Movement disorders are a group of diseases and syndromes affecting the ability to produce and control movement.
Though it seems simple and effortless, normal movement in fact requires an astonishingly complex system of control. Disruption of any portion of this system can cause a person to produce movements that are too weak, too forceful, too uncoordinated, or too poorly controlled for the task at hand. Unwanted movements may occur at rest. Intentional movement may become impossible. Such conditions are called movement disorders.
Abnormal movements themselves are symptoms of underlying disorders. In some cases, the abnormal movements are the only symptoms. Disorders causing abnormal movements include:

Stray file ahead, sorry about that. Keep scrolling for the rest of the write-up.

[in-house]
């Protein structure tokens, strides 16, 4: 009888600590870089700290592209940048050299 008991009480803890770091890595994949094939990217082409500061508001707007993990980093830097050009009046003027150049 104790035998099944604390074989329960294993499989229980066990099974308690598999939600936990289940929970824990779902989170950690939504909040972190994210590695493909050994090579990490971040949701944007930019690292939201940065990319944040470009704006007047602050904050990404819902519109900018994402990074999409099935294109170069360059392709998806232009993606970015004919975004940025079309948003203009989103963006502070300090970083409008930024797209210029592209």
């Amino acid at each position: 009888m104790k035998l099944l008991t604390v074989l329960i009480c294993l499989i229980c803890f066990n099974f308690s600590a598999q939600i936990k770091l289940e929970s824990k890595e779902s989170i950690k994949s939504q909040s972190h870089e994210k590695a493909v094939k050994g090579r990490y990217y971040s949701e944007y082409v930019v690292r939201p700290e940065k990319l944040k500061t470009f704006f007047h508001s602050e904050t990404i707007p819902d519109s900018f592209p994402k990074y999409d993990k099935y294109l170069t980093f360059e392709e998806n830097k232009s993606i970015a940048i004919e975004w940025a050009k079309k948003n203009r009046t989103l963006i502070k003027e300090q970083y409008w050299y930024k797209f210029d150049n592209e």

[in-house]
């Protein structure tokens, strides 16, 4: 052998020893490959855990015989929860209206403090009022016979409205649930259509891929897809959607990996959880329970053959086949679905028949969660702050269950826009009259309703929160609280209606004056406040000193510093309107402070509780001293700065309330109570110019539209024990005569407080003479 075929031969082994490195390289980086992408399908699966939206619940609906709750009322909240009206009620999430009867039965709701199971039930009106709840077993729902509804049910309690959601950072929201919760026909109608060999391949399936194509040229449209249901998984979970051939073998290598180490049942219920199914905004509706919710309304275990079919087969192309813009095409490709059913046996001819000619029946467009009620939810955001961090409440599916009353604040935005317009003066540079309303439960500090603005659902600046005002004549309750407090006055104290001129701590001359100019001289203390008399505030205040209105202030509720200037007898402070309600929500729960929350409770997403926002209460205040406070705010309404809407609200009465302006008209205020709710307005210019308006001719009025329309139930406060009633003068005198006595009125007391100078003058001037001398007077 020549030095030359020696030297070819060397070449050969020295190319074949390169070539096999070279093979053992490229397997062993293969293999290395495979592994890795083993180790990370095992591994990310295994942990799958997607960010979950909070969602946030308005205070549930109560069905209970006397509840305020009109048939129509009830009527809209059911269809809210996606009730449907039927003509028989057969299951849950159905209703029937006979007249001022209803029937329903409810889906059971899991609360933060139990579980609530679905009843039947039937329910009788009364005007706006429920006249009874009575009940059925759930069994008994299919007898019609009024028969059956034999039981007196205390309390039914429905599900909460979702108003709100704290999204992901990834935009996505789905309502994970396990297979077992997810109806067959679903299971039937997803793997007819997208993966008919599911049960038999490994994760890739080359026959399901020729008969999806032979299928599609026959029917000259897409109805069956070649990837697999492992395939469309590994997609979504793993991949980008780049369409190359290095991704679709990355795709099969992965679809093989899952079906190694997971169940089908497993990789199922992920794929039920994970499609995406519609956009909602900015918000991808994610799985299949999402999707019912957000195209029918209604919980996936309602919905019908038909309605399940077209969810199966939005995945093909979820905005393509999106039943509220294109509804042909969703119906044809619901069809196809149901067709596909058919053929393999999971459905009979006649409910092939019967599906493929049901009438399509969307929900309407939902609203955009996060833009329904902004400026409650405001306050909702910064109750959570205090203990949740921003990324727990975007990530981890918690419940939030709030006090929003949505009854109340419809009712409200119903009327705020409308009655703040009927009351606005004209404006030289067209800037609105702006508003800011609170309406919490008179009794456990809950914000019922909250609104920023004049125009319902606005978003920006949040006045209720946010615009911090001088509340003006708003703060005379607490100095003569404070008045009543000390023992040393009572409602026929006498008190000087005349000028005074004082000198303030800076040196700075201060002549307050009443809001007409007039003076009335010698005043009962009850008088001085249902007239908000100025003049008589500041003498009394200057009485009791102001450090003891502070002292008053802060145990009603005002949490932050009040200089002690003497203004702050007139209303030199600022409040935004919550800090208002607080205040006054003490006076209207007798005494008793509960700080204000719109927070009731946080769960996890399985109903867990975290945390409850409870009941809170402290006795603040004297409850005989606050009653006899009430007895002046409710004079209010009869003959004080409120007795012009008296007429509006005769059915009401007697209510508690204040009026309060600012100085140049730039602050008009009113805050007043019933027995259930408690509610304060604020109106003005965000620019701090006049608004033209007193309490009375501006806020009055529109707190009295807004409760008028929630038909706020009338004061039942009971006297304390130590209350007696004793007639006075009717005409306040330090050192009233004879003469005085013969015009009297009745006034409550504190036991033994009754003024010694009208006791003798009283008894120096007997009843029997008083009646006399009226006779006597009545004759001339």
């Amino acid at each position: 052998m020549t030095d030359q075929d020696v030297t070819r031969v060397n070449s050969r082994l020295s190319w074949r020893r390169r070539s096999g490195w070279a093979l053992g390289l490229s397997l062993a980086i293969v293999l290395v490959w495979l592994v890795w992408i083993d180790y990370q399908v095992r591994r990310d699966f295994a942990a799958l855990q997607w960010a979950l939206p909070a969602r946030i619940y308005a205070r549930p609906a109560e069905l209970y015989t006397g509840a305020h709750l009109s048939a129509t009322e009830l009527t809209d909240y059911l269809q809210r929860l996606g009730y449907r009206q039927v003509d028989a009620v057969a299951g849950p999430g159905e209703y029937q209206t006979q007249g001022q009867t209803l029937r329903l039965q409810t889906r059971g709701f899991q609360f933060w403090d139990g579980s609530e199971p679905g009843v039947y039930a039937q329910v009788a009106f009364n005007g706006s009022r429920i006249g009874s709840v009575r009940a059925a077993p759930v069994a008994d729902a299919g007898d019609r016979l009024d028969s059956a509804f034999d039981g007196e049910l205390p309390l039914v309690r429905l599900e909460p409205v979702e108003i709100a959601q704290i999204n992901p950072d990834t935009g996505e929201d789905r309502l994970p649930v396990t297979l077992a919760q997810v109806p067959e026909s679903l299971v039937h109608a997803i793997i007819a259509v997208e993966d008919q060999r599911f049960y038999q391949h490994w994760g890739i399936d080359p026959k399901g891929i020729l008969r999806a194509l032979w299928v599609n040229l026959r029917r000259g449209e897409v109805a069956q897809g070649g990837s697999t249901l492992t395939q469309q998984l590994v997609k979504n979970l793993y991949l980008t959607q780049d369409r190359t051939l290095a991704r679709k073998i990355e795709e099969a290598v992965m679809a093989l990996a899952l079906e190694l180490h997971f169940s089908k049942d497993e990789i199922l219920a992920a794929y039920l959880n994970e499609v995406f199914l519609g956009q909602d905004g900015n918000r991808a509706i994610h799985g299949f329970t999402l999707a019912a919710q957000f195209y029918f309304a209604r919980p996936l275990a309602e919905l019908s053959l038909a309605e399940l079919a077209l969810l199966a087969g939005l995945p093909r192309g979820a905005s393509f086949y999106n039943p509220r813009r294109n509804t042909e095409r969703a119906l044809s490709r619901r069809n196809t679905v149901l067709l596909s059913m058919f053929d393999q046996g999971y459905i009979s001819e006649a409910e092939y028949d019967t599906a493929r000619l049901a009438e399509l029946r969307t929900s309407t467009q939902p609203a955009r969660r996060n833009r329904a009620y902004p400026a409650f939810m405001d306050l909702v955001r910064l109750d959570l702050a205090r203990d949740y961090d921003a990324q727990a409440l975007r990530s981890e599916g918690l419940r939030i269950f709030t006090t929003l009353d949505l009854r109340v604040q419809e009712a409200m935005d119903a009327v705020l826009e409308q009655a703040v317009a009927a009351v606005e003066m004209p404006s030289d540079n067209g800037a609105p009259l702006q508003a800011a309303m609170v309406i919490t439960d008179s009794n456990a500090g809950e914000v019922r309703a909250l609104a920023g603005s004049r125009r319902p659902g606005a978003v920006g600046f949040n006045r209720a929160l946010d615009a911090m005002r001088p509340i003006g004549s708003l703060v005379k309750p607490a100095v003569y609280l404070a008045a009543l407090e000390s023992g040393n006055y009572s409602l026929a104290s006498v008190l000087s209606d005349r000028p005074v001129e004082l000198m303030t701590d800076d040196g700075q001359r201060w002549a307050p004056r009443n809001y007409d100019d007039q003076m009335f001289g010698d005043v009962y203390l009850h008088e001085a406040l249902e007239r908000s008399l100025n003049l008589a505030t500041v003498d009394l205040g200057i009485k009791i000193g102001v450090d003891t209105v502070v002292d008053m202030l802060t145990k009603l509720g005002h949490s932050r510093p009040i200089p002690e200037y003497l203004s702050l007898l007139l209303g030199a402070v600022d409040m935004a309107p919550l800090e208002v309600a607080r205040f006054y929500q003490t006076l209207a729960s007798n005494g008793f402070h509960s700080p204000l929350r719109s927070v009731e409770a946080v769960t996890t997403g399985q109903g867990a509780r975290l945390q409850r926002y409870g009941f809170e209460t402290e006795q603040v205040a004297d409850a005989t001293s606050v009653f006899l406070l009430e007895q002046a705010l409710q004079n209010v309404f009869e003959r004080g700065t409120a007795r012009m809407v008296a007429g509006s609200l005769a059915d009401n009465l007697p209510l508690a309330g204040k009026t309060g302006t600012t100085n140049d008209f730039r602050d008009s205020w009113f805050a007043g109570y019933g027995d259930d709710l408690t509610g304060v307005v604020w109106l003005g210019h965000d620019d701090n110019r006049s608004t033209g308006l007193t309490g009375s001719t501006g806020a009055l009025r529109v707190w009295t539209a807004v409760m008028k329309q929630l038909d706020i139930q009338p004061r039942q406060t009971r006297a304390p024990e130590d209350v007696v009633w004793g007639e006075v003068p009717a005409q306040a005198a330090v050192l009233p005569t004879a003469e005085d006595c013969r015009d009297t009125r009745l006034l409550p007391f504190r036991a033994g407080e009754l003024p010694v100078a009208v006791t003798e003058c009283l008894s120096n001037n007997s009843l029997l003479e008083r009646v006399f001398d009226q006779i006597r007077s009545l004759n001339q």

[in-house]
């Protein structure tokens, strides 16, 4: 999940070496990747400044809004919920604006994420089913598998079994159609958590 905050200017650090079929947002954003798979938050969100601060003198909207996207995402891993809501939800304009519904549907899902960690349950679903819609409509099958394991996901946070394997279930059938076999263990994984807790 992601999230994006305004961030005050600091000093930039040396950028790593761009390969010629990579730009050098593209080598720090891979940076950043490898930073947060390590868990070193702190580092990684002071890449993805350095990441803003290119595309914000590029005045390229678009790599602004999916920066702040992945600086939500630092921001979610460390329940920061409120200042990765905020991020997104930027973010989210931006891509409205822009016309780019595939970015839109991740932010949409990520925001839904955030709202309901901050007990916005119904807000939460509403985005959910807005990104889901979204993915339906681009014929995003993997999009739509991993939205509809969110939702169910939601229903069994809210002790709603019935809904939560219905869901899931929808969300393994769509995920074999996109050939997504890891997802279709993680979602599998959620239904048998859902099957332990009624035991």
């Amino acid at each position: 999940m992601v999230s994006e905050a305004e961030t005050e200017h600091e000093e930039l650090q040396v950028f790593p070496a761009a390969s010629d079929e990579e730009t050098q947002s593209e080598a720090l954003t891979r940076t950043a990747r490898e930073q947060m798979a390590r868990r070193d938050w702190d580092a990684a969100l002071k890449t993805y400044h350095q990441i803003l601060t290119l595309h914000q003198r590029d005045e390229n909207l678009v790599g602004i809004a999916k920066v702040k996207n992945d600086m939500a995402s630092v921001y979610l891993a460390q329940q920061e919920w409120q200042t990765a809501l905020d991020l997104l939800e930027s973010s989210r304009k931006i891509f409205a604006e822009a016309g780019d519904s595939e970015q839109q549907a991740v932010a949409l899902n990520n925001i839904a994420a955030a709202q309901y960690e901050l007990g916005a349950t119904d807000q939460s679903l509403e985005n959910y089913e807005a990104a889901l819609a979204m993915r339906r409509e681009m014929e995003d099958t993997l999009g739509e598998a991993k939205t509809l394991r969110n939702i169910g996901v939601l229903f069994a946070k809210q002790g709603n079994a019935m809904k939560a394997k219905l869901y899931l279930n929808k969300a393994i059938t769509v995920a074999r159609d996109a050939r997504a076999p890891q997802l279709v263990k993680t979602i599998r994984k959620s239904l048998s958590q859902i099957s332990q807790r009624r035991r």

- Parkinson's disease
- Parkinsonism caused by drugs or poisons
- Parkinson-plus syndromes (progressive supranuclear palsy, multiple system atrophy, and cortical-basal ganglionic degeneration)
- Huntington's disease
- Wilson's disease
- inherited ataxias (Friedreich's ataxia, Machado-Joseph disease, and spinocerebellar ataxias)
- tourette syndrome and other tic disorders
- essential tremor
- restless leg syndrome
- cerebral palsy
- poisoning by carbon monoxide, cyanide, methanol, or manganese
Movement is produced and coordinated by several interacting brain centers, including the motor cortex, the cerebellum, and a group of structures in the inner portions of the brain called the basal ganglia. Sensory information provides critical input on the current position and velocity of body parts, and spinal nerve cells (neurons) help prevent opposing muscle groups from contracting at the same time.